Neoclassical economics suggests that the price formation of labor is similar to that of ordinary commodities. Wages are determined by differences in workers’ abilities and by market demand and supply. The more capable the worker, the higher the labor efficiency, or the greater the extent to which labor supply exceeds demand and the higher the wage. However, the market is assumed to be perfectly competitive in neoclassical economics, which is in sharp contrast to the reality. Furthermore, labor market analyses are based on macro aggregates, which consider individual decision-making behavior to a lesser extent. In the real market, some heterogeneity exists in terms of the value of workers and their skills, but such differences in capability are obviously asymmetric with respect to wages. Equilibrium theory struggles to explain that workers receive different payment for the same job and unemployment coexists with high wages. Therefore, some scholars study labor markets from other perspectives.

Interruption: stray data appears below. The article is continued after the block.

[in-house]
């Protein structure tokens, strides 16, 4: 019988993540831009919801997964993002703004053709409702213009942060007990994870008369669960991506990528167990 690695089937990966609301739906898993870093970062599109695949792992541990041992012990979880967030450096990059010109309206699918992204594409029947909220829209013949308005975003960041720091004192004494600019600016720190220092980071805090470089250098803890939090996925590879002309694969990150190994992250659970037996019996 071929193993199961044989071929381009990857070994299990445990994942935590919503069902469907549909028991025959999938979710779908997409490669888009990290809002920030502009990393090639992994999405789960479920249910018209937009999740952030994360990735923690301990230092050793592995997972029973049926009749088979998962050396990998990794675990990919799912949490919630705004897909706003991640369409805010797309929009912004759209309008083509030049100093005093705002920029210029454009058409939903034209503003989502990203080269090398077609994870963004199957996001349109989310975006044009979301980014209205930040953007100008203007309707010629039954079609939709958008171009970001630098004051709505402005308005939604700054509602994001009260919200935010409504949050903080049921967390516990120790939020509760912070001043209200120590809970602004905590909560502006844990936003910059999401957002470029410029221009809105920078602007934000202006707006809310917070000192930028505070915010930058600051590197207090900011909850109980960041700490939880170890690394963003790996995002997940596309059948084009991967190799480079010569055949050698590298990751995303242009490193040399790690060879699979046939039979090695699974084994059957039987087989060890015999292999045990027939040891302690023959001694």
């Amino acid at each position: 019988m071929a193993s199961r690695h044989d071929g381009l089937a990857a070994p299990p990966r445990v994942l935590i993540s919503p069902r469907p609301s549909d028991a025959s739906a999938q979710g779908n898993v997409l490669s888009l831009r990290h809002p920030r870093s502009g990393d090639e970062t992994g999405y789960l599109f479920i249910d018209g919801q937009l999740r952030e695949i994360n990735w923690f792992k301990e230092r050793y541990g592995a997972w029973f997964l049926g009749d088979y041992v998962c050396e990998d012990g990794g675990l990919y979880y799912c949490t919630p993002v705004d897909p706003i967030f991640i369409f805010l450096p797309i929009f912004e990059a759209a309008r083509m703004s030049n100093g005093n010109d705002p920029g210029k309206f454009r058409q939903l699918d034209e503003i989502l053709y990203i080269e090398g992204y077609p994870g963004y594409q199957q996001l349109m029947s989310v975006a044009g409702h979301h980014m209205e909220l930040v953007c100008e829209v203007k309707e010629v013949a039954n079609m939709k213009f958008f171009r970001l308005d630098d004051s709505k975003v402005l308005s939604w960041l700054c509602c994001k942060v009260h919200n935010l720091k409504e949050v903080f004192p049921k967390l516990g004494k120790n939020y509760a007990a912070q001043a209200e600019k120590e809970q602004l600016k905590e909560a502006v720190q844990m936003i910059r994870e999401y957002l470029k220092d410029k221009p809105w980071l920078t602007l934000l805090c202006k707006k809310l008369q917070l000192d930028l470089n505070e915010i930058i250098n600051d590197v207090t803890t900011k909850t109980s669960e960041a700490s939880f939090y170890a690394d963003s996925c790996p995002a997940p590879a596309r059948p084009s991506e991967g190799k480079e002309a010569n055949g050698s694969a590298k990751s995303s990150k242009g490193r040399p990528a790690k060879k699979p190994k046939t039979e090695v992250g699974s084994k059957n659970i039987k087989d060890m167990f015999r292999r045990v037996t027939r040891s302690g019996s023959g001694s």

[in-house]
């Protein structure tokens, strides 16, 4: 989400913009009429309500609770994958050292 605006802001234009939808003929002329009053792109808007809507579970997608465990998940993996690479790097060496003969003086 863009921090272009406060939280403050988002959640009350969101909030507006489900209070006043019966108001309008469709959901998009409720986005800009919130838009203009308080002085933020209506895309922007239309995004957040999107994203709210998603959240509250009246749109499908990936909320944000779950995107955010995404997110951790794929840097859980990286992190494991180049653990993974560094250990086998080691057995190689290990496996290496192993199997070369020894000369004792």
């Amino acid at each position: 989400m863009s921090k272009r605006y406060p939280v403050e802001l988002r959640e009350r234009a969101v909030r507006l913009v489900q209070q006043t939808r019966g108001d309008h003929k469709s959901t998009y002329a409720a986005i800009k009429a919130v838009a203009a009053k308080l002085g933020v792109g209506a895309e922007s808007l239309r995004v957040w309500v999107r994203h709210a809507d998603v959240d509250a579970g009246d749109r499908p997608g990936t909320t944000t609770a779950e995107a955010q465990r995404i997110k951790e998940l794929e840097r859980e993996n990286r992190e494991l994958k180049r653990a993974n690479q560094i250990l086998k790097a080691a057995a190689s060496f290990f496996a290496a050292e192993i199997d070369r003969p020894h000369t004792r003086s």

Veblen (1934) and Commons (1936) are the first to study labor markets using institutional theory. The authors maintain that the labor market is imperfectly competitive and has institutional and social barriers in the flow of information and personnel, which emphasizes the role of trade unions, large enterprises, culture, customs, and other factors in wage determination. The authors also highlight the significance of economic power in the determination, which implies that wage theory is breaking through the category of things and adding human initiative. Stigler (1961) and McCall (1970) present the search theory of incomplete information. The authors argue that the information is incomplete in labor markets, and each individual in the market searches for information to find a better job and maximize their wage. Wages are proportional to information costs. Keynes (1937) uses macroeconomic aggregate analysis to study a non-full employment problem in labor markets, breaks through the theory that market mechanisms are effective unconditionally, and proposes the theoretical view that governments should intervene in the labor market. Since the onset of economic globalization and the emergence of the knowledge economy, labor market environmental factors have changed. New factors have been added to the wage formation mechanism that scholars have studied extensively, particularly in the fields of experimental economics and game theory. Some problems are discussed in depth, such as the wage formation process, the realization of equity and efficiency goals, and the effectiveness of resource allocation in the labor market.